As for Dorothy and her party, it was a smashing success. Friends and strangers gathered to honor a lady whose life we deemed extraordinary. For indeed, it is.

Wednesday, January 07, 2015

A Travelin' She'll Go

My Girl, my big, 22 yo, girl is leaving for a study abroad in a less than two weeks. Every time I think about it my stomach hurts. She'll be gone for four long months. We've never been separated for more than a few weeks AND she'll be in a different country...without her mother!

This will be a grand adventure. It's a chance of a lifetime. The perfect opportunity.

I'm excited for her. I truly am. It's just that, well, I'm going to miss her.

We are close, she and I. 

While she's studying and traveling and meeting new people, I'll be holding down the fort and trying to keep Thing One and Two from killing me (or each other). It just isn't going to be the same.

Which is why this trip is so great for her. She will come home a different person with new experiences. It's a good test run for when she really leaves home for good and let's face it, at 22 yo, moving out is going to happen sooner, rather than later. 

The girls: Things One and Two and equally excited and sad. They've been made plenty of noise about spending time with her before she leaves. Of course, they have also pitched one of them moving into her room "temporarily". They are both a little jealous of Girl's boyfriend and other friends. They want to keep her to themselves....yes, even 16 yo wants her fair share of time.

Beloved is worried, in a manly sort of way. He worries about different things than I do. I worry about illness and her getting lost. He worries about terrorists and human trafficing. The boyfriend has tossed out the thought of traveling to see her during spring break as have a couple of her friends.

It's only four months.

Only four.

And I'll cry. I know I will. I cried when Boy was in Prague for a couple of weeks when he was 16. I cried when he was in India at Christmas time a few years ago. Oh yeah, I know the waterworks are coming.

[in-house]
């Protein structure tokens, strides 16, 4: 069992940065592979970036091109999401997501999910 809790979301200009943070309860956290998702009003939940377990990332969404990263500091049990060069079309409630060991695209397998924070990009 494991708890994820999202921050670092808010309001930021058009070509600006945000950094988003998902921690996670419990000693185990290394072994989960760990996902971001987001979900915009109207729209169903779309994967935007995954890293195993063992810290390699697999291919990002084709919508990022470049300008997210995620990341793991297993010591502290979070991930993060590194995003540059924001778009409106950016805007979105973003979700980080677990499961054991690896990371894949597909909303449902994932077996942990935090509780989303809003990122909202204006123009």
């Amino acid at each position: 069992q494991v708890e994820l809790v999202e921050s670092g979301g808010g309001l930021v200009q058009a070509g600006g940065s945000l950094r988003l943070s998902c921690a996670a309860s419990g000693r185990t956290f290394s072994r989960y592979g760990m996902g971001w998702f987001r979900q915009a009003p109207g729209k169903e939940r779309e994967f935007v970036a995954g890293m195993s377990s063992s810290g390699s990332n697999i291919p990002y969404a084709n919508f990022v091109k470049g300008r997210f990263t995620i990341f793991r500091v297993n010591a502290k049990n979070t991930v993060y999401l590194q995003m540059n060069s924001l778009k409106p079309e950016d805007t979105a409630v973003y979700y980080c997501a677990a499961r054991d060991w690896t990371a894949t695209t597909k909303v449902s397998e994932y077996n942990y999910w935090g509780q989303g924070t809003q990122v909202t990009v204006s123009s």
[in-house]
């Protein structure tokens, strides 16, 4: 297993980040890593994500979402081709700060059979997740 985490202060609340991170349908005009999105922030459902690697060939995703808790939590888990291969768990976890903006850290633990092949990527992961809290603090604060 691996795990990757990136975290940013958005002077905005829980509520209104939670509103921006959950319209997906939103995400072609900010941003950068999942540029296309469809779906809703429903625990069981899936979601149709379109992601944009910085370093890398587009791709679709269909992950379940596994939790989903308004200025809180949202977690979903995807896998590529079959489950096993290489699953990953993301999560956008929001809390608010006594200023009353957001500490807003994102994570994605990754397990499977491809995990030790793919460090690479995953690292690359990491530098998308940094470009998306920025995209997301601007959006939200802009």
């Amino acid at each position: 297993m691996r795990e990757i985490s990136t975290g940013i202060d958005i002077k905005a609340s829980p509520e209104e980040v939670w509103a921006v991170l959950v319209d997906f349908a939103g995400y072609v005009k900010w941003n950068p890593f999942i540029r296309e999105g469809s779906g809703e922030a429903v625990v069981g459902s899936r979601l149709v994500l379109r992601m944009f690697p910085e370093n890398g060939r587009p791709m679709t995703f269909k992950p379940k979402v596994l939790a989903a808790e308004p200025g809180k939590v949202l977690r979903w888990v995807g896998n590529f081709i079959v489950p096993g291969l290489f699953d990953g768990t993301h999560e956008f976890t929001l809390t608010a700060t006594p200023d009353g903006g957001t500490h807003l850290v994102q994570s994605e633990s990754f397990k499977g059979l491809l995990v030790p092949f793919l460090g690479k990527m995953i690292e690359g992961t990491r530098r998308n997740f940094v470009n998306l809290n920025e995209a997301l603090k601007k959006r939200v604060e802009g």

Part of me doesn't want to go to the airport to see her off, because I know I'll be a mess and I don't want HER to be a mess. If I don't go, I'll just be a mess at home. Ugh.

It will be fine. She's going to have the adventure of a lifetime and have so many stories to tell. This is going to change her life and she'll never regret going.

As long as her mother survives :)

Tuesday, October 28, 2014

And Now for Something Completely Different

I've spent a lot of blog time writing about the girls, their drama and trauma and my own insanity and insecurity. Today's blog, however, is on a different subject: Our Boy.

Sunday morning, bright and bit too early, we drove to the small town our boy lives in. The hour and a half drive can be a little daunting on a Sunday morning, when you'd rather be snuggled in your own bed and later attending your own, local church. Truth be told though, if we are invited by Boy to do anything, we are all over it! We don't see him as much as we'd like and when presented the opportunity to hear him preach, well, wild horses couldn't keep me away!

Boy is the Admin at his little country church. He preachers every now and again. There's been talk of an official offer down the road....but that's a tale for another time. This little church is filled with former hippies, former Hollywood types, and lots of artists and craftsmen. The casual atmosphere is very welcoming and I doubt that anyone would ever feel unwelcome there.

I love that he has found his place with people who are like him and that he understands. It's a good feeling to know he has a community of people that love and support him.

We sat in the back row and listened to him teach, his father, his two new sisters and I. It's a feeling that I will not soon forget. Watching this boy, now man, walking his brothers and sisters in Christ through the Word was incredible. Proud does not even begin to describe how I felt.

I watched him, mike in hand, notes and Bible spread on a music stand before him, his dark rimmed glasses and beard making him appear older than his twenty-four years. I recalled a drawing he had shown me years ago. A picture of him as an adult, wearing glasses and preaching. He was only five at the time and didn't wear glasses...